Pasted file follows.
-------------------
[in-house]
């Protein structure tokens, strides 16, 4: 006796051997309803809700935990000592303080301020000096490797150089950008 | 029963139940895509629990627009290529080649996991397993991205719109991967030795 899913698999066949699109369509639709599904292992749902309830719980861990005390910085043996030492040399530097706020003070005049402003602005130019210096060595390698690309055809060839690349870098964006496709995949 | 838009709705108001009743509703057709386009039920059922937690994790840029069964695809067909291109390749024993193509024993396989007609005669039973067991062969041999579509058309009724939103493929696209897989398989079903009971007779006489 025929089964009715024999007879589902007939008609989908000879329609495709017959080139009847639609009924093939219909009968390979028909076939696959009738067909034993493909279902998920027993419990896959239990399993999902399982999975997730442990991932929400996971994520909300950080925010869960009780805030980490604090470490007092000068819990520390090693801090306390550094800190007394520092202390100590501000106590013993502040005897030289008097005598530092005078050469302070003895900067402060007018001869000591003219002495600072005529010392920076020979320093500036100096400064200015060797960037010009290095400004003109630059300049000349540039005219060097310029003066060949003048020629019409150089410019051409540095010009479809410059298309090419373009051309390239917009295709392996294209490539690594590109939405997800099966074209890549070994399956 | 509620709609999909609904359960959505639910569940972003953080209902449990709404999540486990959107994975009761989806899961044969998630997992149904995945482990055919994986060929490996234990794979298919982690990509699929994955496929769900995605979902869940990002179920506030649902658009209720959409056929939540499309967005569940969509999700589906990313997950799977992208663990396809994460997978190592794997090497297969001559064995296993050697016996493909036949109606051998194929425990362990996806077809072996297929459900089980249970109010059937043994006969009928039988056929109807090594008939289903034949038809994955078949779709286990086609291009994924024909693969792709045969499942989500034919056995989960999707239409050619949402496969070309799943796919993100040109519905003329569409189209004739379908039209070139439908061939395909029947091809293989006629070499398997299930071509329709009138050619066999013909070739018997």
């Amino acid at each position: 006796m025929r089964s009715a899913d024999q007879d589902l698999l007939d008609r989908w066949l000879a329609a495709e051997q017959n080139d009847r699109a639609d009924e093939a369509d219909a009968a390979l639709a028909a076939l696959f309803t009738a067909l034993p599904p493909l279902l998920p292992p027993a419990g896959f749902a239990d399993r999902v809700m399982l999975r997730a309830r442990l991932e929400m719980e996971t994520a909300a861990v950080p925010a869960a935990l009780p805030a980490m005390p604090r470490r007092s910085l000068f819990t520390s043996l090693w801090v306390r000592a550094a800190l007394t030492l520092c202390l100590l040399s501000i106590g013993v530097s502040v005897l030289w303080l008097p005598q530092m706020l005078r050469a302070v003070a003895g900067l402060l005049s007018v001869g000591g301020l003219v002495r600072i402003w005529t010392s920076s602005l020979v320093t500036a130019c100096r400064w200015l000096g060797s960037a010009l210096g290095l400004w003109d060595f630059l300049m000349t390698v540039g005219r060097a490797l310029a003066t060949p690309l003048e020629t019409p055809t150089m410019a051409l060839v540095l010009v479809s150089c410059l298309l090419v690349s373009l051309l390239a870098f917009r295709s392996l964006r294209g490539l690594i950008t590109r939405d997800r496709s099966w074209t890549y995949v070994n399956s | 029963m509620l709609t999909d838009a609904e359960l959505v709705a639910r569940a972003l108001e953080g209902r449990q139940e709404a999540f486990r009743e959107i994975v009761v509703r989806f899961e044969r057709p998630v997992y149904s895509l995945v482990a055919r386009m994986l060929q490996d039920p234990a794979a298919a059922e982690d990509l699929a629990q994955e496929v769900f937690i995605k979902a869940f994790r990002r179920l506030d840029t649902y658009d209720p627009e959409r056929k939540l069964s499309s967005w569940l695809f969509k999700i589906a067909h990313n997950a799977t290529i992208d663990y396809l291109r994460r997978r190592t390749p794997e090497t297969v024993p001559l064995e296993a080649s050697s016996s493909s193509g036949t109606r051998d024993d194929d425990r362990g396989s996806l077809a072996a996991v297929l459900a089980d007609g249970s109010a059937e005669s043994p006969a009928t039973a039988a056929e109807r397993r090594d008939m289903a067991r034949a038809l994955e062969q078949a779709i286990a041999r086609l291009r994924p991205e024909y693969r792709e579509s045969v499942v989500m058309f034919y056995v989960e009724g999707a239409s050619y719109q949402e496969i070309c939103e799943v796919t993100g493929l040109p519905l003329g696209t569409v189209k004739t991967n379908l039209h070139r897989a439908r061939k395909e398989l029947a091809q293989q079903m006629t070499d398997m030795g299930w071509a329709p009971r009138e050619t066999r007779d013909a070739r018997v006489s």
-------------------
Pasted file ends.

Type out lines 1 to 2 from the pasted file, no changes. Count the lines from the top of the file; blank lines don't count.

[in-house]
């Protein structure tokens, strides 16, 4: 006796051997309803809700935990000592303080301020000096490797150089950008 | 029963139940895509629990627009290529080649996991397993991205719109991967030795 899913698999066949699109369509639709599904292992749902309830719980861990005390910085043996030492040399530097706020003070005049402003602005130019210096060595390698690309055809060839690349870098964006496709995949 | 838009709705108001009743509703057709386009039920059922937690994790840029069964695809067909291109390749024993193509024993396989007609005669039973067991062969041999579509058309009724939103493929696209897989398989079903009971007779006489 025929089964009715024999007879589902007939008609989908000879329609495709017959080139009847639609009924093939219909009968390979028909076939696959009738067909034993493909279902998920027993419990896959239990399993999902399982999975997730442990991932929400996971994520909300950080925010869960009780805030980490604090470490007092000068819990520390090693801090306390550094800190007394520092202390100590501000106590013993502040005897030289008097005598530092005078050469302070003895900067402060007018001869000591003219002495600072005529010392920076020979320093500036100096400064200015060797960037010009290095400004003109630059300049000349540039005219060097310029003066060949003048020629019409150089410019051409540095010009479809410059298309090419373009051309390239917009295709392996294209490539690594590109939405997800099966074209890549070994399956 | 509620709609999909609904359960959505639910569940972003953080209902449990709404999540486990959107994975009761989806899961044969998630997992149904995945482990055919994986060929490996234990794979298919982690990509699929994955496929769900995605979902869940990002179920506030649902658009209720959409056929939540499309967005569940969509999700589906990313997950799977992208663990396809994460997978190592794997090497297969001559064995296993050697016996493909036949109606051998194929425990362990996806077809072996297929459900089980249970109010059937043994006969009928039988056929109807090594008939289903034949038809994955078949779709286990086609291009994924024909693969792709045969499942989500034919056995989960999707239409050619949402496969070309799943796919993100040109519905003329569409189209004739379908039209070139439908061939395909029947091809293989006629070499398997299930071509329709009138050619066999013909070739018997």